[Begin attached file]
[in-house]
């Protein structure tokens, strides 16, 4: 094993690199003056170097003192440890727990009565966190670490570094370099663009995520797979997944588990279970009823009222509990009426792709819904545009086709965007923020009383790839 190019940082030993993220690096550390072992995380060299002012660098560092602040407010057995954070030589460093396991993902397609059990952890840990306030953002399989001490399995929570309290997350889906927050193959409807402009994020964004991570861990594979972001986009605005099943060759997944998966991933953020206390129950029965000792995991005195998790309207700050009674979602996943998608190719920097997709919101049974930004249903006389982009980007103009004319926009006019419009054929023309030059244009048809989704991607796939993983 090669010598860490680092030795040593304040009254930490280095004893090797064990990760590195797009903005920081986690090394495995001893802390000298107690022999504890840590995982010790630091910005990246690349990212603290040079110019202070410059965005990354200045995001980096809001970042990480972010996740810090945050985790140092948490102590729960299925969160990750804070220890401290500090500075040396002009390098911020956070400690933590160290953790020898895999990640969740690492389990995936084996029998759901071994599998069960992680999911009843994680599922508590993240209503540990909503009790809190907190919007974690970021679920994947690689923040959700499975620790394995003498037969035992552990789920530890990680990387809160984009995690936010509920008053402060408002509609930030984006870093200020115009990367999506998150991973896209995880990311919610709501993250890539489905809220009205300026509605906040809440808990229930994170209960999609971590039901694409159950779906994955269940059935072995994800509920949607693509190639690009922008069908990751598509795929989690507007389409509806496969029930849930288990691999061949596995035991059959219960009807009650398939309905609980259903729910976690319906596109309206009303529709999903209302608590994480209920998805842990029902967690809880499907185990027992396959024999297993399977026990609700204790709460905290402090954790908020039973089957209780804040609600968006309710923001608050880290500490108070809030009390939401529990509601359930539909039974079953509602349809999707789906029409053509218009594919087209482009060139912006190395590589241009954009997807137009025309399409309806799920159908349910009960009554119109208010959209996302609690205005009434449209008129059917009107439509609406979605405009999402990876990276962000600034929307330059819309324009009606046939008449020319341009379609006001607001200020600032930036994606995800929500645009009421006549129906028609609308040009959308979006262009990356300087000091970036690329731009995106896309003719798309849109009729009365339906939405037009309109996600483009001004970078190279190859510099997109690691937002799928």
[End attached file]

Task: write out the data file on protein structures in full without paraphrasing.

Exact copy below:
[in-house]
């Protein structure tokens, strides 16, 4: 094993690199003056170097003192440890727990009565966190670490570094370099663009995520797979997944588990279970009823009222509990009426792709819904545009086709965007923020009383790839 190019940082030993993220690096550390072992995380060299002012660098560092602040407010057995954070030589460093396991993902397609059990952890840990306030953002399989001490399995929570309290997350889906927050193959409807402009994020964004991570861990594979972001986009605005099943060759997944998966991933953020206390129950029965000792995991005195998790309207700050009674979602996943998608190719920097997709919101049974930004249903006389982009980007103009004319926009006019419009054929023309030059244009048809989704991607796939993983 090669010598860490680092030795040593304040009254930490280095004893090797064990990760590195797009903005920081986690090394495995001893802390000298107690022999504890840590995982010790630091910005990246690349990212603290040079110019202070410059965005990354200045995001980096809001970042990480972010996740810090945050985790140092948490102590729960299925969160990750804070220890401290500090500075040396002009390098911020956070400690933590160290953790020898895999990640969740690492389990995936084996029998759901071994599998069960992680999911009843994680599922508590993240209503540990909503009790809190907190919007974690970021679920994947690689923040959700499975620790394995003498037969035992552990789920530890990680990387809160984009995690936010509920008053402060408002509609930030984006870093200020115009990367999506998150991973896209995880990311919610709501993250890539489905809220009205300026509605906040809440808990229930994170209960999609971590039901694409159950779906994955269940059935072995994800509920949607693509190639690009922008069908990751598509795929989690507007389409509806496969029930849930288990691999061949596995035991059959219960009807009650398939309905609980259903729910976690319906596109309206009303529709999903209302608590994480209920998805842990029902967690809880499907185990027992396959024999297993399977026990609700204790709460905290402090954790908020039973089957209780804040609600968006309710923001608050880290500490108070809030009390939401529990509601359930539909039974079953509602349809999707789906029409053509218009594919087209482009060139912006190395590589241009954009997807137009025309399409309806799920159908349910009960009554119109208010959209996302609690205005009434449209008129059917009107439509609406979605405009999402990876990276962000600034929307330059819309324009009606046939008449020319341009379609006001607001200020600032930036994606995800929500645009009421006549129906028609609308040009959308979006262009990356300087000091970036690329731009995106896309003719798309849109009729009365339906939405037009309109996600483009001004970078190279190859510099997109690691937002799928």